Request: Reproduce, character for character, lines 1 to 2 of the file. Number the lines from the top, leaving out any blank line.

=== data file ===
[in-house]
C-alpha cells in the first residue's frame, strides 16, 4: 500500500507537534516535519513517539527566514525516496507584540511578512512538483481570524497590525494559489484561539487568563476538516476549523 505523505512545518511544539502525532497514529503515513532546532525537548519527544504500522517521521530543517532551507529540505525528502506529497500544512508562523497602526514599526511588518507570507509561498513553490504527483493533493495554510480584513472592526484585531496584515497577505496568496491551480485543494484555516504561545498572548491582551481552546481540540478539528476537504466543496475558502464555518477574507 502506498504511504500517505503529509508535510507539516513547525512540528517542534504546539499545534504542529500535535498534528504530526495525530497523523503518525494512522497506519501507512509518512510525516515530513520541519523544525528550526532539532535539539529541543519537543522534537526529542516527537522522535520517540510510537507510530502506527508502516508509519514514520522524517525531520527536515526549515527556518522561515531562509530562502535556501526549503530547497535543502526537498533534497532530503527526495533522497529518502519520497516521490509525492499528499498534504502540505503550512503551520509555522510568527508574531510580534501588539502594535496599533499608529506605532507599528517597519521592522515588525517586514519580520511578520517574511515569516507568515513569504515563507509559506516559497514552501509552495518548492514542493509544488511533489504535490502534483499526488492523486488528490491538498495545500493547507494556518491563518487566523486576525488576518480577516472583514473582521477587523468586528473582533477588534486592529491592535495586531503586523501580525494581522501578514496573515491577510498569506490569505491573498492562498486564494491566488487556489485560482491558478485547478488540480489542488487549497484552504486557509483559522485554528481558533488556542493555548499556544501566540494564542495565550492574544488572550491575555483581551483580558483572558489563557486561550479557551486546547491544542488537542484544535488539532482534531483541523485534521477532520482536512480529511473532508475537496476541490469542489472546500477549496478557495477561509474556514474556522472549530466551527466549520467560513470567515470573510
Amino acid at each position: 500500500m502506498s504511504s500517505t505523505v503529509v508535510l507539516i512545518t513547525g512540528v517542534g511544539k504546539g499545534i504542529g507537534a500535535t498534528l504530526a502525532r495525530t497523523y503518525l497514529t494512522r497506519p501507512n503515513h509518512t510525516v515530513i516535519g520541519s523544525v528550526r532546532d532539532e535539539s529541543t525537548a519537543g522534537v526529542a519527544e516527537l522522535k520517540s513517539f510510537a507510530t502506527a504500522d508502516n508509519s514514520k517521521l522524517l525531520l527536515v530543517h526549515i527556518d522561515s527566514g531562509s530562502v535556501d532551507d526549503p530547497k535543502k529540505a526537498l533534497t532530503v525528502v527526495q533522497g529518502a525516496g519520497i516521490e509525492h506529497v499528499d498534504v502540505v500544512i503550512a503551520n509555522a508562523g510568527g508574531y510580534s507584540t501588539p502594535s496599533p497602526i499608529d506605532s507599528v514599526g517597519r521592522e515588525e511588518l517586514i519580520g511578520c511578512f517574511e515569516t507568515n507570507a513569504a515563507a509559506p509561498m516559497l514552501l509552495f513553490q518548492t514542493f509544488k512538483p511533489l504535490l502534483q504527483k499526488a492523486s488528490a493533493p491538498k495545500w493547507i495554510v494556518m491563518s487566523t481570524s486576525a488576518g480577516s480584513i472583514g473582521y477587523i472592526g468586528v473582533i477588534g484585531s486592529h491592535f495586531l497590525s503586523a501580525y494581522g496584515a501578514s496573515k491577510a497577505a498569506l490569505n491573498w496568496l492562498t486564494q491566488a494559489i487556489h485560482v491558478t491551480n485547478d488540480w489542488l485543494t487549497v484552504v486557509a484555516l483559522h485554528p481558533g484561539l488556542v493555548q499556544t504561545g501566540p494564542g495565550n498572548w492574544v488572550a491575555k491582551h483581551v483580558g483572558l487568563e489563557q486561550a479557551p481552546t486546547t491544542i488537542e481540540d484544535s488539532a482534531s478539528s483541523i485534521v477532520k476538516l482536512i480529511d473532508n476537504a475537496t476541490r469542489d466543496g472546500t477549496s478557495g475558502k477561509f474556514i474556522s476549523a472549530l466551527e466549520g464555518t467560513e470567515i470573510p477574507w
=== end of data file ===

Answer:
[in-house]
C-alpha cells in the first residue's frame, strides 16, 4: 500500500507537534516535519513517539527566514525516496507584540511578512512538483481570524497590525494559489484561539487568563476538516476549523 505523505512545518511544539502525532497514529503515513532546532525537548519527544504500522517521521530543517532551507529540505525528502506529497500544512508562523497602526514599526511588518507570507509561498513553490504527483493533493495554510480584513472592526484585531496584515497577505496568496491551480485543494484555516504561545498572548491582551481552546481540540478539528476537504466543496475558502464555518477574507 502506498504511504500517505503529509508535510507539516513547525512540528517542534504546539499545534504542529500535535498534528504530526495525530497523523503518525494512522497506519501507512509518512510525516515530513520541519523544525528550526532539532535539539529541543519537543522534537526529542516527537522522535520517540510510537507510530502506527508502516508509519514514520522524517525531520527536515526549515527556518522561515531562509530562502535556501526549503530547497535543502526537498533534497532530503527526495533522497529518502519520497516521490509525492499528499498534504502540505503550512503551520509555522510568527508574531510580534501588539502594535496599533499608529506605532507599528517597519521592522515588525517586514519580520511578520517574511515569516507568515513569504515563507509559506516559497514552501509552495518548492514542493509544488511533489504535490502534483499526488492523486488528490491538498495545500493547507494556518491563518487566523486576525488576518480577516472583514473582521477587523468586528473582533477588534486592529491592535495586531503586523501580525494581522501578514496573515491577510498569506490569505491573498492562498486564494491566488487556489485560482491558478485547478488540480489542488487549497484552504486557509483559522485554528481558533488556542493555548499556544501566540494564542495565550492574544488572550491575555483581551483580558483572558489563557486561550479557551486546547491544542488537542484544535488539532482534531483541523485534521477532520482536512480529511473532508475537496476541490469542489472546500477549496478557495477561509474556514474556522472549530466551527466549520467560513470567515470573510